Drivers are figuring out Portland’s new advisory bike lanes (video)

The two installations of this rare treatment show the city’s willingness to innovate — and to trust everyone will play nice.

Photos and video by Jonathan Maus


What are city planners to do when they want to give cycling more priority on a street but don’t want to take the space needed for high quality, dedicated bike lanes?

The easiest solution is to do nothing, or maybe just add a sign or two that says “Bike Route”. The next easiest thing is to just plop down some sharrows, those “shared lane markings” that are widely loathed and really only work well as wayfinding devices (which is thankfully, how the Portland Bureau of Transportation most often uses them). But in a city like Portland we expect more. That’s where advisory bike lanes come in.

They’re sort of like traditional bike lanes; but drivers are allowed to encroach into them if no one is present. They’re an efficient way to use right-of-way and they do something Americans need more practice at: making judgments and sharing the road instead of always feeling entitled to a specific place on the road.

Passed as a top priority treatment in the 2009 Portland Bicycle Plan for 2030, PBOT is just now starting to get serious about them. Until recently there were only two examples — on SE Caruthers and NW Marshall — but neither of those are a textbook implementation. Caruthers is a dead-end with very little traffic and NW Marshall is an anomaly where PBOT striped a smooth bike lane on an old street that still has bumpy cobblestones.

As we first reported back in May, two new examples have emerged that are Portland’s best-ever attempts at true advisory bike lanes. They are located on NE 43rd north of Sandy and on NE 53rd over I-84.

As you can see in the video and photos (below), the design is relatively straightforward. These are bike lanes, but they have skip-striping to make it clear people can drive in them. The other key element is that there is no centerline (both of these streets carry two-way traffic). The idea is that bike riders will use these like traditional bike lanes and drivers are supposed to drive in the middle of the street when a bike lane is being used. If two drivers come toward each other and no bike rider is present, they can pass by each other while driving in the advisory bike lanes. If one bike rider is present, the drivers can shift to one side to pass. If two bike riders are present, the drivers will have to slow down and wait to pass each other.

Below is PBOT’s user-guide graphic followed by specific thoughts on the two new installations:

NE 43rd between Sandy and Tillamook

This is a very busy block, so kudos to PBOT for trying this treatment here! There’s a Whole Foods on one corner and very high parking turnover on both sides. When I observed a few days ago, everything seemed to work fine. Drivers drove in the middle when bike riders were present, and then took the full street width otherwise. Bike riders used the lanes as if they were standard lanes — and a potential added benefit of the broken paint stripe is that it encourages bikers to get further from the door zone. To further establish this block as a cycling space, PBOT has striped a traditional bike lane and added a bike symbol at the start of each block. They’ve also added intersection treatments (a sharrow/mixing zone and a bike box) to help riders transition beyond this one block.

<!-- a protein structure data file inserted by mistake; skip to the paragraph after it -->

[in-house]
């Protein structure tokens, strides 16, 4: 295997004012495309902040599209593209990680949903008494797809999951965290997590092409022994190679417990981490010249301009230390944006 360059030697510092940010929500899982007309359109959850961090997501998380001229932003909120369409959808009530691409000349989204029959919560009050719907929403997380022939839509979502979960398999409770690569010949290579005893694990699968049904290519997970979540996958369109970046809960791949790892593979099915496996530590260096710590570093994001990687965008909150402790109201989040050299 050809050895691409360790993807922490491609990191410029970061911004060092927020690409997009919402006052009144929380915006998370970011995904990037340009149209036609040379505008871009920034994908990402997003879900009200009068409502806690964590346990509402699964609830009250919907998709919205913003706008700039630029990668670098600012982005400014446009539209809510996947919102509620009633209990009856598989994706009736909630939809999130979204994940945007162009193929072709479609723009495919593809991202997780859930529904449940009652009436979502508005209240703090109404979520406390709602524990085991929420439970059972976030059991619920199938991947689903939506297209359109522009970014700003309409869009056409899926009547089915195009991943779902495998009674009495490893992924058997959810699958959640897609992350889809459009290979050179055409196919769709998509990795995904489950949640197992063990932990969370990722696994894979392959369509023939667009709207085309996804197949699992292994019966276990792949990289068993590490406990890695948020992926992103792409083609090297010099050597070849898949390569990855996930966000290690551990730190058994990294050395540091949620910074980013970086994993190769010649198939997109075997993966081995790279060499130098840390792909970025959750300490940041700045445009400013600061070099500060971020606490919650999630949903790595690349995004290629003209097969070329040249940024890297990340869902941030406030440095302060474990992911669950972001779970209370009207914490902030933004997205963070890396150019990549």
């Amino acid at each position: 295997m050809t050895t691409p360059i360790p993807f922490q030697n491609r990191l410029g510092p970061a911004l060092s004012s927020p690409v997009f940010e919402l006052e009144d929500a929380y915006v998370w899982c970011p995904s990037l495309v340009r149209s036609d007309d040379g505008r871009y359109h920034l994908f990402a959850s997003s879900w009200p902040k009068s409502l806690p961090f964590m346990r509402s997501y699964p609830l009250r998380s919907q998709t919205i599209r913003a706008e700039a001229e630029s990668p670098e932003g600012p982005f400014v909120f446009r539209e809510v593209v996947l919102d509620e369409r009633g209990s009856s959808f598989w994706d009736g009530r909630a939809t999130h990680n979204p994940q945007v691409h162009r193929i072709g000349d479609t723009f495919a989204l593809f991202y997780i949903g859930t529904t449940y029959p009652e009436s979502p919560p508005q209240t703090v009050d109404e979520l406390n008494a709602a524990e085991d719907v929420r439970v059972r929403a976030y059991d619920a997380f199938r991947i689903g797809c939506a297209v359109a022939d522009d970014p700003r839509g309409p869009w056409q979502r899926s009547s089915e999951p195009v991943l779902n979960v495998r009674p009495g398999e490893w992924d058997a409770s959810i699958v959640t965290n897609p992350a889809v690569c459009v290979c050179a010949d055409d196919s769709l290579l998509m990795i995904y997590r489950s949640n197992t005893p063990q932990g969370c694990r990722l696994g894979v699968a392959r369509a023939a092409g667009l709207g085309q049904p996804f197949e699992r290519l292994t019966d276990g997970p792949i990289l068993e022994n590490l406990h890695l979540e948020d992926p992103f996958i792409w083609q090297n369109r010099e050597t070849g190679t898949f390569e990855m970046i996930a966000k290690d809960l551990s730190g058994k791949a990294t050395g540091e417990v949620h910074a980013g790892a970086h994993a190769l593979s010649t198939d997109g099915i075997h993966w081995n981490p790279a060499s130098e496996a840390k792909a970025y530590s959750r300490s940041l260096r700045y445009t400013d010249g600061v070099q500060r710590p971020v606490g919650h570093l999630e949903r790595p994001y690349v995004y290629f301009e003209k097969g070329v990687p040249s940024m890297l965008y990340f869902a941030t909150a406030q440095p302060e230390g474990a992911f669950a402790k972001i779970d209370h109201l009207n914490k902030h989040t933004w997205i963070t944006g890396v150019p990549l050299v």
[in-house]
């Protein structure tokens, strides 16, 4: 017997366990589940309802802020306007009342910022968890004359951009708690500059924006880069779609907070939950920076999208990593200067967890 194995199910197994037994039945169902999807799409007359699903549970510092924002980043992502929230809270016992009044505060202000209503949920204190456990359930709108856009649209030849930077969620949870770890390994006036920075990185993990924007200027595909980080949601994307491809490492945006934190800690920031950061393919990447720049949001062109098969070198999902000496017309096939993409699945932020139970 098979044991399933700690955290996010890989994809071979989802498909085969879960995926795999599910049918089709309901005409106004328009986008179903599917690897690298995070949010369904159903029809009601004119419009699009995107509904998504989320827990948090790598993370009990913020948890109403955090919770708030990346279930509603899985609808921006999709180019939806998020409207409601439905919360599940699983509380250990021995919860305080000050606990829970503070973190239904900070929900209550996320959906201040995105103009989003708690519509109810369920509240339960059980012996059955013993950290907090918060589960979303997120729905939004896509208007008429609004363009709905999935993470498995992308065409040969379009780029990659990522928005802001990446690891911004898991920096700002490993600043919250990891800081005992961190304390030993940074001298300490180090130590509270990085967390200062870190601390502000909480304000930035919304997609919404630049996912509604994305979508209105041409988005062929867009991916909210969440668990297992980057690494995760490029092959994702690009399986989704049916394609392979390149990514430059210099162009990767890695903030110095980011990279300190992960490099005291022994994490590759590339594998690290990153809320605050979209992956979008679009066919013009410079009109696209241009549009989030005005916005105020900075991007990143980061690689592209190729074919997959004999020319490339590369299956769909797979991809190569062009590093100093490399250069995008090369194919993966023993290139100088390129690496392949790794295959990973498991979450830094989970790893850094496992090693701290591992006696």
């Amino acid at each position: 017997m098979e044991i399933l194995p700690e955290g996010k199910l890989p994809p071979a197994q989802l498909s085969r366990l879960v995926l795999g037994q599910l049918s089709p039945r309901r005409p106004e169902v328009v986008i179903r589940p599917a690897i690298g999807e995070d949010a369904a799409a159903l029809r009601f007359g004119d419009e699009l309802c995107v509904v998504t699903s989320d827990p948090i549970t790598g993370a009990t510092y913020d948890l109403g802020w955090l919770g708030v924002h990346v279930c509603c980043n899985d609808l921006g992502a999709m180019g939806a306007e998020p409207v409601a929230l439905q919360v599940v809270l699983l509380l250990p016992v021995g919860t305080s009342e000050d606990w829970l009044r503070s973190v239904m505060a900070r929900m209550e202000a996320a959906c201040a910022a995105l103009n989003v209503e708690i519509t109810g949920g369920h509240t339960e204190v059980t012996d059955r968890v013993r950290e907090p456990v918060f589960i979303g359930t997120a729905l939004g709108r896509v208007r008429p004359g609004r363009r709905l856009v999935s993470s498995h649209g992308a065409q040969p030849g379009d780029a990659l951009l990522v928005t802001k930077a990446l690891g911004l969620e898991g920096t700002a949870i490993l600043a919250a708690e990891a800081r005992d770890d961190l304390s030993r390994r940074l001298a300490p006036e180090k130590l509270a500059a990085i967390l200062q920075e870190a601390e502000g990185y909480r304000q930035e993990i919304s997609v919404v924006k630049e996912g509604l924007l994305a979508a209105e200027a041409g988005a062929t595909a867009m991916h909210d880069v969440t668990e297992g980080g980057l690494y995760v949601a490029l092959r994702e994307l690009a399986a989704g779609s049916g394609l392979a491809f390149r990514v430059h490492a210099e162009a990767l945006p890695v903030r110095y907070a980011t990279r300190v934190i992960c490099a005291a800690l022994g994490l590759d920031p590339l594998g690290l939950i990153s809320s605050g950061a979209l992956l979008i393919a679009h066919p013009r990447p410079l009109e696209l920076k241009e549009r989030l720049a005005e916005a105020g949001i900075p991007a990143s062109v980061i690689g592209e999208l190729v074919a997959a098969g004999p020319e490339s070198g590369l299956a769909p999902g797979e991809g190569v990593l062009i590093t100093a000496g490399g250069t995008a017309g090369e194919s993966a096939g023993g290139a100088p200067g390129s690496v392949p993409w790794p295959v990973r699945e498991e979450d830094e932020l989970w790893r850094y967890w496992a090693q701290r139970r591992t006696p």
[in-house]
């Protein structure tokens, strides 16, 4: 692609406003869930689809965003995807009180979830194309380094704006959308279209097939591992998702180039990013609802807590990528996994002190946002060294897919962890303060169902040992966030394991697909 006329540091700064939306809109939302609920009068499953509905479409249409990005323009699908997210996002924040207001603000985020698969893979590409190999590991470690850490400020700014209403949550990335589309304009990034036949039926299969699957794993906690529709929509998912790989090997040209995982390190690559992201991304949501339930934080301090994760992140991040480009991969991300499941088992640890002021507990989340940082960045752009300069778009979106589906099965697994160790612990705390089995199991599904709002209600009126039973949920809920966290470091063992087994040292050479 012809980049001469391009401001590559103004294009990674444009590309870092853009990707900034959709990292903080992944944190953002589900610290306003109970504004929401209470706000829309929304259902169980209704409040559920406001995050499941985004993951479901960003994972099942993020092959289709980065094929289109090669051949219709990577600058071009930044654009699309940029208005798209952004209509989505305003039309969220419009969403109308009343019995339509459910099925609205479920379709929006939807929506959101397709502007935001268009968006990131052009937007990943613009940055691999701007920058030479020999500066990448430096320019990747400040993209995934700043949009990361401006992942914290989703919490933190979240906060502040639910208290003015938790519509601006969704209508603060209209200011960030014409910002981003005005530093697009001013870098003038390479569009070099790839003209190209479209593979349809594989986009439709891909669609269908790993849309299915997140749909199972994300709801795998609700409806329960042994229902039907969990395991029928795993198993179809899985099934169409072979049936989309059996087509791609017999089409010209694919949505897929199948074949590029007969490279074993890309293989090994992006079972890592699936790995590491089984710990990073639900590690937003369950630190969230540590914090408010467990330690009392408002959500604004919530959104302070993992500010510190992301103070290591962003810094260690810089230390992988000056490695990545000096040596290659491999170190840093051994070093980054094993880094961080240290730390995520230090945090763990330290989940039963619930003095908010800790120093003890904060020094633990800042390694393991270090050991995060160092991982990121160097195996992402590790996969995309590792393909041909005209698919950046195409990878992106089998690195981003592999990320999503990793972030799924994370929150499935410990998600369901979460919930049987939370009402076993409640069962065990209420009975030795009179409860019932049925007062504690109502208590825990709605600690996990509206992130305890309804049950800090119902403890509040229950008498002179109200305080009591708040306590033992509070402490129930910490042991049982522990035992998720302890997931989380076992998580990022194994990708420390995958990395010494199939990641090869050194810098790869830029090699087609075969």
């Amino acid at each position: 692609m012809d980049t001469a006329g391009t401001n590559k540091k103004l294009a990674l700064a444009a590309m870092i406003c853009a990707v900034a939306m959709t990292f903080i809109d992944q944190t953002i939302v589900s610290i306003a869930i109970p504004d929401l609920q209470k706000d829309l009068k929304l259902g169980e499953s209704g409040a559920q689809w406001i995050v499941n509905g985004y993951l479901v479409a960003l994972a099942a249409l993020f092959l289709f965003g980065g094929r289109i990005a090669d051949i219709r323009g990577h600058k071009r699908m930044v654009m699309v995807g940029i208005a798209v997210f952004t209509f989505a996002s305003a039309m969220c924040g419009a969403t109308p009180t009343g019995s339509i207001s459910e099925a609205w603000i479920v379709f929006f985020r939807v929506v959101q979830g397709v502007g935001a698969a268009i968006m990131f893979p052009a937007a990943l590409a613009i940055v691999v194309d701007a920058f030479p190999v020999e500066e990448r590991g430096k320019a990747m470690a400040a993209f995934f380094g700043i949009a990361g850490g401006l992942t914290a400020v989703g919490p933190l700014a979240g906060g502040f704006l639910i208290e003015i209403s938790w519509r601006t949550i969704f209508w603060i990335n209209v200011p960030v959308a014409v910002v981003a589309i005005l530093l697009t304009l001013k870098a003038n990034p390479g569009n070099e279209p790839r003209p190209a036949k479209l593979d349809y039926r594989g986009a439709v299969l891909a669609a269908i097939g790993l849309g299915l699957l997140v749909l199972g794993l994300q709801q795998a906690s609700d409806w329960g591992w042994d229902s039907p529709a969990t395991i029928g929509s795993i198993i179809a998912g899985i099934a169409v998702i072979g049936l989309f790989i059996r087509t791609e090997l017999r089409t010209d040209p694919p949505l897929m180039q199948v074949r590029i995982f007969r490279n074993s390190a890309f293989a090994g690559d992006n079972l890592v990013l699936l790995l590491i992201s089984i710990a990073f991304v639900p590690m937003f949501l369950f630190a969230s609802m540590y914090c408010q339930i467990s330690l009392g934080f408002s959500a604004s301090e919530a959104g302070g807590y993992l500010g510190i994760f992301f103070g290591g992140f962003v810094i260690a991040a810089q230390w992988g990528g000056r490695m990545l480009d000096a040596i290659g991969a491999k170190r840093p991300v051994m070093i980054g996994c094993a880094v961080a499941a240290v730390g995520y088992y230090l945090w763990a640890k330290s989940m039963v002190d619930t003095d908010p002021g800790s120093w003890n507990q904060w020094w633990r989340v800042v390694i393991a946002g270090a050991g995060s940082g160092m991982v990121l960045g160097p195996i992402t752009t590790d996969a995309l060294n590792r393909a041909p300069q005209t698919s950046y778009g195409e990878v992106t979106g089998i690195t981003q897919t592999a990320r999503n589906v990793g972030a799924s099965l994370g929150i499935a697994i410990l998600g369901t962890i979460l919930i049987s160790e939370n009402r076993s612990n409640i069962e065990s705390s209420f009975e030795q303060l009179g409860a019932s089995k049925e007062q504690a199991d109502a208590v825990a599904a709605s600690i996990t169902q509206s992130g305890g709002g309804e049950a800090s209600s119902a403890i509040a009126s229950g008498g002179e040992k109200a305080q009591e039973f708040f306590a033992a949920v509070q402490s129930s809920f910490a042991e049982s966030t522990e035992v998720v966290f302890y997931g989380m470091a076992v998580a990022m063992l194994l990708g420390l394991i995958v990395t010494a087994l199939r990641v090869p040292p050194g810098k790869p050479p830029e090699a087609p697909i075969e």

NE 53rd between Hoyt and Irving (over I-84)

This is a key link in the bike network as a low-traffic and direct way to get across the freeway. In my observations, the advisory bike lanes worked well here too. I didn’t see any red flags in the half-hour or so that I watched. PBOT has strengthened the treatment by placing a concrete diverter and “15 MPH Shared Street” signage at the north side to further calm traffic and to make it clear this is a neighborhood greenway. The vibe on 53rd is much more relaxed and low-volume than 43rd. In some ways that creates less stress, but since the street is more wide open, drivers might behave worse more often (which is why the aforementioned diverter is so key).

Watch the video above or over on our (growing!) YouTube channel and check out the photos for a closer look. If you’ve ridden these spots, we’d love to know what you think.

PBOT’s first ‘advisory bike lanes’ coming to SE Caruthers

Buffered Bike Lane with a bike symbol and arrow pointing forward
caruthersmccoyphoto

Trucks frequently (and sometimes illegally) encroach on the SE Caruthers bike lane. A new street design will help bike riders navigate SE Caruthers more smoothly.
(Photo: Besty Reese)

Anyone who has ridden on SE Caruthers in the pathway gap between the southern end of the Eastbank Esplanade and the start of the Springwater Corridor trail (map) has likely experienced the problem of trucks encroaching on the bike lane. It’s common because two truck-heavy businesses — Apple Foods and McCoy Millworks — have loading docks adjacent to the street and a smooth, mountable curb is all that separates the parking zone from the bike lane.

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Bikeway design focus: Advisory bike lanes

Buffered Bike Lane with a bike symbol and arrow pointing forward

[With the release of the public comment draft of the Portland Bicycle Plan for 2030, it’s time to get wonky and learn more about what Portland’s brightest bike thinkers are dreaming up for the future. The story below is the latest in our ongoing coverage of the new plan.]

With advisory bike lanes, like the one from Europe in the photo above, people on bicycles would have priority, but motor vehicle operators could enter the bike zone to pass each other.
(Photo: PBOT)

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